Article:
Murakami's deal shakes up art royalty system in Japan
BY YASUKAZU AKADA STAFF WRITER
Takashi Murakami's "Time Bokan-Fatman Gold," one of the two works that were auctioned for 2.4 million yen on Sept. 9 (Provided by Takashi Murakami/ Kaikai Kiki)Takashi Murakami (Asahi Shimbun file photo)Murakami's works were displayed inside the Versailles in October 2010. (Asahi Shimbun file photo)
Artist Takashi Murakami stunned the art world by inflating giant balloons shaped like anime characters and creating nymphet-like figurines for display at various events and venues, including the Versailles.
Now, the contemporary artist has challenged the norm in Japan's art world by arranging to receive royalties on his works that are resold.
The internationally acclaimed Murakami signed a contract with Est-Ouest Auctions Co., a Japanese auction company, under which he will receive 1 percent of the resale prices of his work. Murakami's works have fetched prices exceeding 100 million yen ($1.3 million).
Artists in Japan do not receive any royalty payments even if their works are sold at higher prices, unlike their counterparts in France and Germany, where copyright laws entitle artists to receive a resale royalty every time their work is sold.
Auction houses in Japan are not legally responsible to pay royalties to the author of a work in the same way that writers do not receive any money from sales of their books at used bookstores.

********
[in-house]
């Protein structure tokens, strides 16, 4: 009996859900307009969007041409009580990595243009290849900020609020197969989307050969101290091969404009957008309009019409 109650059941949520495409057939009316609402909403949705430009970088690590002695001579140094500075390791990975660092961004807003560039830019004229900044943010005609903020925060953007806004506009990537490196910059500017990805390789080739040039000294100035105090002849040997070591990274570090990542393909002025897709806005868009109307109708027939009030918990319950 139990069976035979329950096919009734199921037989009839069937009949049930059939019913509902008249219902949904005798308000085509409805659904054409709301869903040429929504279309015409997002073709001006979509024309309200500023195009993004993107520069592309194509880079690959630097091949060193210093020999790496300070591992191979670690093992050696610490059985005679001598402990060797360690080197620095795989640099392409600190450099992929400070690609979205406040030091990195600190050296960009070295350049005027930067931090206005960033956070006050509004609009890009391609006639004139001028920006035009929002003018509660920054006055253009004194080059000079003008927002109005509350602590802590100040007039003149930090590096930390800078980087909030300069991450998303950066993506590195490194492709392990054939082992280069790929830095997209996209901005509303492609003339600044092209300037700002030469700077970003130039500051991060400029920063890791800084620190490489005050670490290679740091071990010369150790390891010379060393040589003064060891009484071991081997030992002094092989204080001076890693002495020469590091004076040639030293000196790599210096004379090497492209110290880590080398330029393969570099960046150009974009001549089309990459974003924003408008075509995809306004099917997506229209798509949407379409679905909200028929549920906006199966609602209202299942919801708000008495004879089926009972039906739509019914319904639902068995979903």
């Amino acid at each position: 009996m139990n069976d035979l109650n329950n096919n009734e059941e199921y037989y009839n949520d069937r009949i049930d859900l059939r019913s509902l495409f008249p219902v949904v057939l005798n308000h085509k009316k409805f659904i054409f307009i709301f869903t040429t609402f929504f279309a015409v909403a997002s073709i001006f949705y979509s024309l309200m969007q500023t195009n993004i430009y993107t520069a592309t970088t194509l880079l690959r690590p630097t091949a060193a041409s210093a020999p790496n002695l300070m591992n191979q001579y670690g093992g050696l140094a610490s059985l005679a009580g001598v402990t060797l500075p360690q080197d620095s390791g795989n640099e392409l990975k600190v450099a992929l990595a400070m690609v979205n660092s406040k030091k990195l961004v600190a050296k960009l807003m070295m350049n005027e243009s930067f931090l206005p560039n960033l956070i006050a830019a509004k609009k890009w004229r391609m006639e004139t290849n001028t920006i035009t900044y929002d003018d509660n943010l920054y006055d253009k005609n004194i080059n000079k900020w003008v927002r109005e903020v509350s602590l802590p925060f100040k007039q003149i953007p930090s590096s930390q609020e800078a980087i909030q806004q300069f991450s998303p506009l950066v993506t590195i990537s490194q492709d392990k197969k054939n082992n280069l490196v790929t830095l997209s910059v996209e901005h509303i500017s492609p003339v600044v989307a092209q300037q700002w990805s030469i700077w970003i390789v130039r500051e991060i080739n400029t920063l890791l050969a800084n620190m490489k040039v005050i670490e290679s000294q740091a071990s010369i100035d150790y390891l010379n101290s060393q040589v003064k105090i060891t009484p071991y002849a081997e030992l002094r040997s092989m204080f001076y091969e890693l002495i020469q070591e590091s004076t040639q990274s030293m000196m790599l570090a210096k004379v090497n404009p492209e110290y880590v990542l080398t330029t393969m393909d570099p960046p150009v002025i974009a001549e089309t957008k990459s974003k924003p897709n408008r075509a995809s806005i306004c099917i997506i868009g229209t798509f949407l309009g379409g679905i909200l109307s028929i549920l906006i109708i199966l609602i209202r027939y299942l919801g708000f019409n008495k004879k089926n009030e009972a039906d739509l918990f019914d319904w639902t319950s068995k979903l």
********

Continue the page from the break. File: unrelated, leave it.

Murakami asked Est-Ouest Auctions to pay him 1 percent of the contract price for publishing the image of his work in an auction catalog as a "fee for granting the right to print the image."
The company, however, does not have to pay the fee when the printed work is not auctioned off. Thus, Murakami receives money depending on the contract price, meaning he is paid a portion of the sales gain.
Under the agreement, Murakami and artists belonging to his company, Kai Kai Kiki Co., will receive 1 percent of the contract price when their works are auctioned off. They will receive royalties for works sold for at least 450,000 yen. The maximum amount they can receive as resale royalties is 1.5 million yen.
Twelve works of Murakami, including prints, were auctioned on Sept. 9, the first since the agreement was signed. Only a pair of prints fetched more than 450,000 yen, at 2.4 million yen in total.
Murakami was motivated to reach an agreement due to a 2008 lawsuit, in which four artists of his company sued Est-Ouest Auctions over copyright infringement.
A settlement was reached in March, and the agreement was signed.